Survey: Nearly Half of Students Started Last Fall Below Grade Level — Usually in Math and Reading — but Tutoring Remains Elusive
The 74 Million: Nearly half of the nation’s students entered school last fall below grade level in at least one subject, most often in reading or math, according to new data from the National Center for Education Statistics (NCES). The NCES data found that schools are employing a variety of recovery strategies to get students back on grade level, including using assessments to identify their needs (88%), covering material students missed (81%), and holding longer classes (29%). Schools were least likely to extend the school day (19%) or extend the school year (10%). More than a third of schools (37%) say they offer high-dosage tutoring, defined as at least a half hour of one-on-one or small group instruction three times a week with a trained educator. But less than a third of students in those schools participate.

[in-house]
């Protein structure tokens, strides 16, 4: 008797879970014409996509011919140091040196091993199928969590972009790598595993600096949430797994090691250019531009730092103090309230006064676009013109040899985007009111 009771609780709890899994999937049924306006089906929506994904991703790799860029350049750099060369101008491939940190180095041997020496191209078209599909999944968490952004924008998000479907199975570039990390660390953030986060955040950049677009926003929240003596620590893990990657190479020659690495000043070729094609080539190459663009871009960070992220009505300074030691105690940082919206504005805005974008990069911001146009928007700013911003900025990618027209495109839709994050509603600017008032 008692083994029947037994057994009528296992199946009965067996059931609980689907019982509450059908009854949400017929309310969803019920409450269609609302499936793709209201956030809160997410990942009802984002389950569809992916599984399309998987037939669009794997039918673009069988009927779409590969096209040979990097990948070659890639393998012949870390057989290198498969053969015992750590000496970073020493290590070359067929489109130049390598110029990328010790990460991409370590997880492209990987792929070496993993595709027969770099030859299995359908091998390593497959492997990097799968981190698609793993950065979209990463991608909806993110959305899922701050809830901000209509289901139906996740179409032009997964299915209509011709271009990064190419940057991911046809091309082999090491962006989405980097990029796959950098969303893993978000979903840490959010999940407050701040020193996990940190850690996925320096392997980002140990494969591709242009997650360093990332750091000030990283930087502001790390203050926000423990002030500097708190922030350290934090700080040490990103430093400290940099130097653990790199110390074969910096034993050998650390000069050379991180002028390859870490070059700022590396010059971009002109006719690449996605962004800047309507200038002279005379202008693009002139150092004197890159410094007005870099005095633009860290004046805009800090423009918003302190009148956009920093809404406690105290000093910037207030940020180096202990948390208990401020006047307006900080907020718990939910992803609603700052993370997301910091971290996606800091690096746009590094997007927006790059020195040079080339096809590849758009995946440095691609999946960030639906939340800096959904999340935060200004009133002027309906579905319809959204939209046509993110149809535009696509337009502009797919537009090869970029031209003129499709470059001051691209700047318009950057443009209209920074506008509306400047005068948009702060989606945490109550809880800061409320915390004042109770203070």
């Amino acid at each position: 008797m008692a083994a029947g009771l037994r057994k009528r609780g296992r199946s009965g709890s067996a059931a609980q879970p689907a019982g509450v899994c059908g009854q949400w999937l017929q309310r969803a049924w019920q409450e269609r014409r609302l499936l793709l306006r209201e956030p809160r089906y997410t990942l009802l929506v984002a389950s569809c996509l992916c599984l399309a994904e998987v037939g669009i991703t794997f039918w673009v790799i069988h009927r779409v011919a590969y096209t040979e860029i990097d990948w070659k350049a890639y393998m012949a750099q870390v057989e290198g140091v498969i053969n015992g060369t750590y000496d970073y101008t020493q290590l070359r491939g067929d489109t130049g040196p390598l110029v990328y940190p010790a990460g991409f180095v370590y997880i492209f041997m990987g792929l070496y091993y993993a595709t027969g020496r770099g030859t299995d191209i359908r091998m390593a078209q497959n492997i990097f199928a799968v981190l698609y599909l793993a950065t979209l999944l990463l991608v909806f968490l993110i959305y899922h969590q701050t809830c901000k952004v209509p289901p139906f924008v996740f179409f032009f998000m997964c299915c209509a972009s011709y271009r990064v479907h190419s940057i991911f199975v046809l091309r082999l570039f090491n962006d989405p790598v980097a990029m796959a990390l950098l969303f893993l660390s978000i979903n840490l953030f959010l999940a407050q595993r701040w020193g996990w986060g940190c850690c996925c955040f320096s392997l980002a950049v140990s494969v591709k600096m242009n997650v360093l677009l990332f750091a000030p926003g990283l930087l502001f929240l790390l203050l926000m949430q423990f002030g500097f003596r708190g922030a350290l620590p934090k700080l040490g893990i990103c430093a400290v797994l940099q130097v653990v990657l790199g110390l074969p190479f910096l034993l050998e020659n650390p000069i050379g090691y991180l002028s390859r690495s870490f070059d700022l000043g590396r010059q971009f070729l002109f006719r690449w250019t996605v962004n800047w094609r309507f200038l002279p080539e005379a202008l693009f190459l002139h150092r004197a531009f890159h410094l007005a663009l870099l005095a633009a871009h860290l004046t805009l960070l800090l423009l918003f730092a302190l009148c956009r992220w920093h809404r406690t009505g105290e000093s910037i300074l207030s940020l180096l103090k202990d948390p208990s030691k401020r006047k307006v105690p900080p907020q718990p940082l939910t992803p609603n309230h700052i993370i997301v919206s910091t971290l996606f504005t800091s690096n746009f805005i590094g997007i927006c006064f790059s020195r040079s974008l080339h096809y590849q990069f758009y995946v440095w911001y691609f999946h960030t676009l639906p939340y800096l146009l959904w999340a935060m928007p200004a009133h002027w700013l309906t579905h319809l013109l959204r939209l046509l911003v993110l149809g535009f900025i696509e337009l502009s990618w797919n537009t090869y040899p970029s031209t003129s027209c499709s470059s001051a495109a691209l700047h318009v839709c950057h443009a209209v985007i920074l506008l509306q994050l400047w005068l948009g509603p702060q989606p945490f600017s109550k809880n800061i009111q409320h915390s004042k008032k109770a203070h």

Biden Reignites Call for Youth Mental Health Funding, Child Tax Credit
K-12 Dive: Calls for increasing public school teachers’ pay, restoring the full child tax credit, establishing universal preschool, and improving access to mental health care in schools — all of those initiatives were among President Joe Biden’s nods to education during his second State of the Union address. Biden also asked Congress “to stop Big Tech from collecting personal data on our kids” and to pass bipartisan legislation banning targeted advertising to children online. The Bipartisan Safer Communities Act got a callout from Biden as well when he said, “thank God we did” something to address gun violence following the May mass shooting at Robb Elementary School in Uvalde, Texas. But he said Congress must do more to “finish the job” and stop gun violence, as he called for a ban on assault weapons. See related article: Education Week “Biden Calls for More Mental Health Care at Schools in State of the Union.”